malasadas

Chef Roger Mooking recently traveled to the United States and Jamaica, and returned with tons of photos and stories about the incredible food culture. We hope you’ll be inspired to explore different cuisines and exotic ingredients this summer. We’ll be publishing a new post every Thursday over the summer, so stay tuned and enjoy Roger’s sixth post below! Make sure to also check out Roger’s latest solo album, Feedback, available on iTunes.

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A Malasada is not a doughnut. It is so much more than any doughnut you have ever tried. It’s extra soft on the inside, extra crunchy on the outside, extra over-stuffed with filling and just so good.

Leonard’s is an institution and a destination. Tour companies stop here as a “sight,” dropping off tourists by the busload with pride, to enjoy this gem. We drove past the infectious aroma many times before finally stepping in to see if it was worth every grain of sugar.

Malasada are Portuguese-style doughnuts that were brought to Hawaii with a wave of Portuguese imports. Of course, they’ve taken on a local twist, with such options as li hing (a powder of salt, sugar, and dried ground plum), haupia (coconut) custard, or guava custard.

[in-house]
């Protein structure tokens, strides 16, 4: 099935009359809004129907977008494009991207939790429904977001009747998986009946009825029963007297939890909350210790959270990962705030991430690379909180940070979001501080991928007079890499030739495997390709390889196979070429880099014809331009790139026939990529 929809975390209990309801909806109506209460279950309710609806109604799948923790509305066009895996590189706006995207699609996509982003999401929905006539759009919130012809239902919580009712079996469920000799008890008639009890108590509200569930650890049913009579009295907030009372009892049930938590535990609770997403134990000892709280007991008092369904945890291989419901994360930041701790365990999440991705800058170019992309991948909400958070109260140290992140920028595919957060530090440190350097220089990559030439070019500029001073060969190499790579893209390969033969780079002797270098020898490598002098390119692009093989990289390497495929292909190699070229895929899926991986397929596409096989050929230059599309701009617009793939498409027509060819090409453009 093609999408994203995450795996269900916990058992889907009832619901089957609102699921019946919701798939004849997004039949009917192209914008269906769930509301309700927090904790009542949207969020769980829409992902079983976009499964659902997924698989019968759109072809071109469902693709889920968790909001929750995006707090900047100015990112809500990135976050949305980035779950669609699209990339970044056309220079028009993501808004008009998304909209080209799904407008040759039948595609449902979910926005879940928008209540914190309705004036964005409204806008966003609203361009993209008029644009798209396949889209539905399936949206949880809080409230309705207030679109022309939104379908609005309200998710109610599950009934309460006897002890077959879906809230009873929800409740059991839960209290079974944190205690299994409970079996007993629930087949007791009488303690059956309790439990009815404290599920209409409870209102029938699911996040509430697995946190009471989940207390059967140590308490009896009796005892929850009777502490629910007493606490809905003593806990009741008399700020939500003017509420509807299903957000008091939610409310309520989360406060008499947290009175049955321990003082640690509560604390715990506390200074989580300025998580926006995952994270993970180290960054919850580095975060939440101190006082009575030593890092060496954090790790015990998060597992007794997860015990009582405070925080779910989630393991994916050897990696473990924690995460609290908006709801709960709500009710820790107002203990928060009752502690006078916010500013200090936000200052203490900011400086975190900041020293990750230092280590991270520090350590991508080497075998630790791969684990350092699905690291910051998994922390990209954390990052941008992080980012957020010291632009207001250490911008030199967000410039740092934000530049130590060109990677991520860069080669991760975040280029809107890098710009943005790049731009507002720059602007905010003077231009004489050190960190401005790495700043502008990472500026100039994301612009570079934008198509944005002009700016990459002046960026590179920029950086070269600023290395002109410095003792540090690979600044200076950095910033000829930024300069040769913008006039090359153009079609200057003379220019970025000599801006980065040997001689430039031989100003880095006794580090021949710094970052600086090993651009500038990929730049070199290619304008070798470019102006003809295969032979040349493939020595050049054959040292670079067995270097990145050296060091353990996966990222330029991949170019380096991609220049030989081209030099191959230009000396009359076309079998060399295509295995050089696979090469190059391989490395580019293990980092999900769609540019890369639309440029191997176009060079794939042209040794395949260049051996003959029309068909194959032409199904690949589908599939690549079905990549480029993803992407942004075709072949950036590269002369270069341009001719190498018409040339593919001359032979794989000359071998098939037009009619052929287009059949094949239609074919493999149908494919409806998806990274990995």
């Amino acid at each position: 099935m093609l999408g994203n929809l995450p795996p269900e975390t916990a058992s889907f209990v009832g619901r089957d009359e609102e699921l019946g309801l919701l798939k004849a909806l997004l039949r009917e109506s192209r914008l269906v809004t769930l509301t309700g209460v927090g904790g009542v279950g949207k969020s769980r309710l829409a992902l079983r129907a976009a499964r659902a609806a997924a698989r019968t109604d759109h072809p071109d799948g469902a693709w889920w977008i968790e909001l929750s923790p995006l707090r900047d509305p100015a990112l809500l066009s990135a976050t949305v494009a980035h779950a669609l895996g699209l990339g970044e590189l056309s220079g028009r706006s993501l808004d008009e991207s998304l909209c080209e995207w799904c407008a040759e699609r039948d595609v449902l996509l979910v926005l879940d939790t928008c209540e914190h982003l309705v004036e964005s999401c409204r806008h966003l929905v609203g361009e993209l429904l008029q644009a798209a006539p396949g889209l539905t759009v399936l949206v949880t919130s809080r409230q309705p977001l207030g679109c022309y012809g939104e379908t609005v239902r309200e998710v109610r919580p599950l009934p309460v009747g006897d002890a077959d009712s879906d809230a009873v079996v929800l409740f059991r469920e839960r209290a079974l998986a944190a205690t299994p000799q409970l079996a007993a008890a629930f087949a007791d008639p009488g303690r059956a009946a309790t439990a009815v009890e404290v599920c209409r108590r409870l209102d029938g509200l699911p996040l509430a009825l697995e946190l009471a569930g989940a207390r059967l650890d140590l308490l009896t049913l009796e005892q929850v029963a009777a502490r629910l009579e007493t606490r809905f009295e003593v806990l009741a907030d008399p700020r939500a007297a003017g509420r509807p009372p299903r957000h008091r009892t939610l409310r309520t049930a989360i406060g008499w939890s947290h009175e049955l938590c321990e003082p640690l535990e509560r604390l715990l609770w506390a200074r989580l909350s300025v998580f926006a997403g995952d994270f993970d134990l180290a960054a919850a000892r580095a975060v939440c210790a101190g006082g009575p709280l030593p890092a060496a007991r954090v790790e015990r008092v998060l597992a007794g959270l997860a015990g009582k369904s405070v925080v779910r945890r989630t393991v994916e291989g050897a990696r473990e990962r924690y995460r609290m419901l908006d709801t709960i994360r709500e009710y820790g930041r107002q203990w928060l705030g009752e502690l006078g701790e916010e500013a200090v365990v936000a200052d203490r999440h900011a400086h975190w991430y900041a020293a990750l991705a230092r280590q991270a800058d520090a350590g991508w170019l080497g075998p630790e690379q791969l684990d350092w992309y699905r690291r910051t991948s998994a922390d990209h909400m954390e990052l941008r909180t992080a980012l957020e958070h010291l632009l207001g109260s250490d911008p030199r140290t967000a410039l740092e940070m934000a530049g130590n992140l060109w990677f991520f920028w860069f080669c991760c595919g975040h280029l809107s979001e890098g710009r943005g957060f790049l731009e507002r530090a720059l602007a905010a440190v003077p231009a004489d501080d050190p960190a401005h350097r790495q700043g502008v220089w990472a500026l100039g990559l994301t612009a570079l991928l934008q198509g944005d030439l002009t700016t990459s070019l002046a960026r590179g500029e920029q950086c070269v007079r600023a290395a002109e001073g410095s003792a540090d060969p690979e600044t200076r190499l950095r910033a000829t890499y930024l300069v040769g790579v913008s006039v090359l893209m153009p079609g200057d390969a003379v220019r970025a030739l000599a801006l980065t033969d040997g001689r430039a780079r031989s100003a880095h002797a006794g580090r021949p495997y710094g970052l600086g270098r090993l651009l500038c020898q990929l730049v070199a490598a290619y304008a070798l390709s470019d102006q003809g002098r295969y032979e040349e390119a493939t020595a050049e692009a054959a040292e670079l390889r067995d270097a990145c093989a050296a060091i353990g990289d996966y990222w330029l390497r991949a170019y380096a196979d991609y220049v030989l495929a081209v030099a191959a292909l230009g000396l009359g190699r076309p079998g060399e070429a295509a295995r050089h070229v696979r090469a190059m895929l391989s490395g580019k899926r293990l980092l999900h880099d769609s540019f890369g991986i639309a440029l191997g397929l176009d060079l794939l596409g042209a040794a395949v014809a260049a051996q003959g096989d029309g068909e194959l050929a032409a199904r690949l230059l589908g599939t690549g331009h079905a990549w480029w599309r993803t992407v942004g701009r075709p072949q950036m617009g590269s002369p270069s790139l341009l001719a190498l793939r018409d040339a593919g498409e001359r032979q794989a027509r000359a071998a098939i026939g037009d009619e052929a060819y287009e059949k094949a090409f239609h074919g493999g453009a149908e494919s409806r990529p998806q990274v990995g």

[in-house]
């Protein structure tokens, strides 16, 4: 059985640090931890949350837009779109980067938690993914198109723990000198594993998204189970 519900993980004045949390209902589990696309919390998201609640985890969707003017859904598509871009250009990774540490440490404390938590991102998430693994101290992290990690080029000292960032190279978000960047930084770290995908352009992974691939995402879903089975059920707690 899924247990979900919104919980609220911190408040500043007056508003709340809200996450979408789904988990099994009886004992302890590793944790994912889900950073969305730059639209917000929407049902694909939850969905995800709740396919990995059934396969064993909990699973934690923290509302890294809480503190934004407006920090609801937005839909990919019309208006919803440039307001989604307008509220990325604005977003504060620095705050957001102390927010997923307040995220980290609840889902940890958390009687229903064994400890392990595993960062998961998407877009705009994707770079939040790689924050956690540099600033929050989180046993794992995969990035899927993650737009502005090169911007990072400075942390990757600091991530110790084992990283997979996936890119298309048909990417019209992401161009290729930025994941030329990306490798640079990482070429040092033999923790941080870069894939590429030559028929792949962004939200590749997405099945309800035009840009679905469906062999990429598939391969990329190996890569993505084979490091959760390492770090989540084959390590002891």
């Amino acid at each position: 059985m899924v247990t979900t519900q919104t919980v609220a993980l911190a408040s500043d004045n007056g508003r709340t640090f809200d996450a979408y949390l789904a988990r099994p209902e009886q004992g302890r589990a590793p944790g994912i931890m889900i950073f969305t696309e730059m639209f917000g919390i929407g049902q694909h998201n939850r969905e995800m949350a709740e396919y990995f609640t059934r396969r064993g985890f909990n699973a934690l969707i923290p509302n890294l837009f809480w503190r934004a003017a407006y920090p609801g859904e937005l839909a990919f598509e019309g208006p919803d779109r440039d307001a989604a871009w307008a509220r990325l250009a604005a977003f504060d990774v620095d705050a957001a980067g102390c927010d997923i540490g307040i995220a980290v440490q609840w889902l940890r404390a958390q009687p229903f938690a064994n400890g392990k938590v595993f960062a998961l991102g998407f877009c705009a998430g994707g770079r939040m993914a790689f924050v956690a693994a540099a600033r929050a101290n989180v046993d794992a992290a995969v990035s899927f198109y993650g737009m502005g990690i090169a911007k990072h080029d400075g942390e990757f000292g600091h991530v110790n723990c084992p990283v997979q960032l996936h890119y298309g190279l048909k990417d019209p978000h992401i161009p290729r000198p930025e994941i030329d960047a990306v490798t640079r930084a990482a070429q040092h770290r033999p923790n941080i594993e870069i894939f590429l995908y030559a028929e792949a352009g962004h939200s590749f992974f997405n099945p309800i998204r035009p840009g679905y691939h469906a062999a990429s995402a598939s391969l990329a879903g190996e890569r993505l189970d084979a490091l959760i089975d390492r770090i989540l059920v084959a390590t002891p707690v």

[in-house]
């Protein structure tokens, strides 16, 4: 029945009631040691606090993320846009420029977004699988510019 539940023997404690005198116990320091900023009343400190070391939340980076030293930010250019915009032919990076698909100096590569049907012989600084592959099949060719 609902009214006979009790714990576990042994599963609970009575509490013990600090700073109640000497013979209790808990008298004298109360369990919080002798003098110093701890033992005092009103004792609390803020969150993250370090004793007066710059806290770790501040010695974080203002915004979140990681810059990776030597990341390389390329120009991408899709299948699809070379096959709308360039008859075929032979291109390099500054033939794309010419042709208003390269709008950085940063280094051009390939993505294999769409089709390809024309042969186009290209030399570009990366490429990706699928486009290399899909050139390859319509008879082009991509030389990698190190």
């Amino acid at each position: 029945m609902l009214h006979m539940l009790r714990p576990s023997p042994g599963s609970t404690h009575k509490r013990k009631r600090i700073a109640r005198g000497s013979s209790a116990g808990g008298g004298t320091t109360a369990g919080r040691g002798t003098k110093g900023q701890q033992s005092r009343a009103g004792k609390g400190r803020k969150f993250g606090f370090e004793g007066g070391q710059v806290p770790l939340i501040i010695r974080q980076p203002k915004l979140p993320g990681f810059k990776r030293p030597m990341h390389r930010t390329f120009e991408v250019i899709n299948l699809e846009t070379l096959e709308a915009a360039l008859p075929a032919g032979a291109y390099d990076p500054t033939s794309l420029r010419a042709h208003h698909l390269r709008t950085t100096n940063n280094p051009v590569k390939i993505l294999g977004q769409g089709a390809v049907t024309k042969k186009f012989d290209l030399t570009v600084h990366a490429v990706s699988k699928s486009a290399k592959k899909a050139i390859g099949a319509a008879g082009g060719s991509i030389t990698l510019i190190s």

I’m trying to be increasingly health-conscious with my food choices, but cannot deny a great treat like this, so we ordered a box of Malasadas.

They have a satisfying crunch from the li hing sugar on the outside, as well as the fried dough that is immediately softened by the very tender inside. It’s a very satisfying first bite to say the least. It’s sweet but not overly so, which is a pet peeve of mine with many desserts or sugary snacks.

I will be back to Hawaii, if not for Malasadas alone. So. Damn. Good.

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